We are interested in understanding how to fabricate, assemble, and
utilize nanometer scale structures. We work on a diverse set of problems,
and consequently we have extensive collaborations with other groups at
UCLA, at other campuses, and with industrial research groups. For a more
detailed look at my group, click on the photograph at the bottom of the
page, and you will be directed to my group’s full web page. One of our
goals is to learn how to use chemically synthesized quantum dots as
“artificial atoms,” and how to control the properties of the solids that
we get when we assemble these “atoms” into a superlattice. At the heart of
this project is the notion that really only three physical parameters go
in to determining the electronic properties of a crystal: the energy levels
of the atoms (lattice sites); the coupling between adjacent sites; and the
symmetry of the solid. Imagine being able to control each of these
properties separately, and therefore being able to ‘design’ a solid with a
prescribed set of electronic properties! For an atomic solid, this would
amount to being able to tune the electronegativity of a given atom; being
able to control the strength of the covalent interactions within the lattice;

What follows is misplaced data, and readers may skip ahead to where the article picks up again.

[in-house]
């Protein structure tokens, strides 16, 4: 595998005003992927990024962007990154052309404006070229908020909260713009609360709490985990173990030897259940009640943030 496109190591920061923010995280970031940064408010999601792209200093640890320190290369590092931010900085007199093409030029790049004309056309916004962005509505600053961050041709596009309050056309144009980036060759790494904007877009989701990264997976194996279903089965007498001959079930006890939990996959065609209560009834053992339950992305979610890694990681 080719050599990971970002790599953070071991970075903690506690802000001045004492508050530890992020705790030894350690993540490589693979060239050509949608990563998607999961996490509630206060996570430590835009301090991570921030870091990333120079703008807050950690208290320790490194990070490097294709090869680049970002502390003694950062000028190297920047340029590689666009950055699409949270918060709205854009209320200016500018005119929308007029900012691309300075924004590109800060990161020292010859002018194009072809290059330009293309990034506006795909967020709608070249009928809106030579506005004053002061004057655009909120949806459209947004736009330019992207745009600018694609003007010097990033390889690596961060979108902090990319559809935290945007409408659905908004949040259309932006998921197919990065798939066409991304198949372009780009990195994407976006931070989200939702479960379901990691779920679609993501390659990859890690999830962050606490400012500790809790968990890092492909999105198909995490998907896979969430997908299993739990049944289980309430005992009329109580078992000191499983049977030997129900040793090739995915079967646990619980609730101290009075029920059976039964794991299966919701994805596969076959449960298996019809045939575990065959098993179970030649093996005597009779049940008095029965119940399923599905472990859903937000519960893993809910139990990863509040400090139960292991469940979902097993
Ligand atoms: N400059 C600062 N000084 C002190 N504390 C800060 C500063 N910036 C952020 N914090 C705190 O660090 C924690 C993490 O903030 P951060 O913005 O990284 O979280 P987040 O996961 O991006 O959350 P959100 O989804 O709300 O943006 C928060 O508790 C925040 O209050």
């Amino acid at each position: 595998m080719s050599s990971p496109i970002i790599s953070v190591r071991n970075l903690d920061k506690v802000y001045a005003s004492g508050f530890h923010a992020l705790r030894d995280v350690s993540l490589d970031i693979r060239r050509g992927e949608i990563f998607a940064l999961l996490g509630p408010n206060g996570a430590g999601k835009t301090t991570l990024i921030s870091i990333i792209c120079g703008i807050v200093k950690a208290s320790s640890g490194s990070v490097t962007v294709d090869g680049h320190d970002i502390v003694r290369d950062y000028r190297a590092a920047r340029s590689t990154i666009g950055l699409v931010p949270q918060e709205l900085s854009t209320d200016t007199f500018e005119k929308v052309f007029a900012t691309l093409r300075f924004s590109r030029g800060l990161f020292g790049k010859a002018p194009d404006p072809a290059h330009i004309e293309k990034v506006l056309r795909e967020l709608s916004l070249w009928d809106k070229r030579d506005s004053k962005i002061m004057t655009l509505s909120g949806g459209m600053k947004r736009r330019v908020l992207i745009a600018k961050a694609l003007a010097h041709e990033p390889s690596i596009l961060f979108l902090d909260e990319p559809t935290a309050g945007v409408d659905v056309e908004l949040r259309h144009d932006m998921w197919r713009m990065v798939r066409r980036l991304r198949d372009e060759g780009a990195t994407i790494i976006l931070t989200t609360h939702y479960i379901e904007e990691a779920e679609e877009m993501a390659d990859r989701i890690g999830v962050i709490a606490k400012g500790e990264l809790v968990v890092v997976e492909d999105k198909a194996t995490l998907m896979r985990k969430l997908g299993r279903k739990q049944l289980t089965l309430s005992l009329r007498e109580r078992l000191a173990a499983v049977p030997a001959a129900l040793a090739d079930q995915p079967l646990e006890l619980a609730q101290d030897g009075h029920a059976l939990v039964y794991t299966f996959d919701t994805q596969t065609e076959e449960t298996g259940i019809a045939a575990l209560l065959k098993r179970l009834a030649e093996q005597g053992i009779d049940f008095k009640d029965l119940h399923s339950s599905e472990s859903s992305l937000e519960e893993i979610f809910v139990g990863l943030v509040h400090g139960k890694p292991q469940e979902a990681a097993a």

and, being able to choose the crystal structure. While the chemistry of the
periodic table does not lend itself to such control, the chemistry of
“artificial atoms” does. Over the past couple of years we have demonstrated
that it is possible to design solids from quantum dots that have properties
that, while predictable, are completely different from anything that can be
synthesized in the traditional sense. A recent highlight of that work was
our demonstration that we could intentionally design a quantum dot-based
solid that could be reversibly switched between a metal and an insulator
under ambient conditions. For this metal/insulator system, we had to learn
how to carry out experiments in which covalent bonding was actually a
continuously variable experimental parameter. Our current work in this area
involves trying to design unique superconducting solids, and unique magnetic
solids. For the superconducting and ferromagnetic systems, Josephson exchange
coupling, and ferromagnetic exchange coupling, respectively, are the quantum
mechanical analogues to covalent bonding.
A second project going on in my group involves trying to learn how to
chemically synthesize a computer. Our ultimate goal is to build a computer
with approximately the power of 100 high-end workstations on a platform the
size of a grain of sand. This project, which is a collaboration between my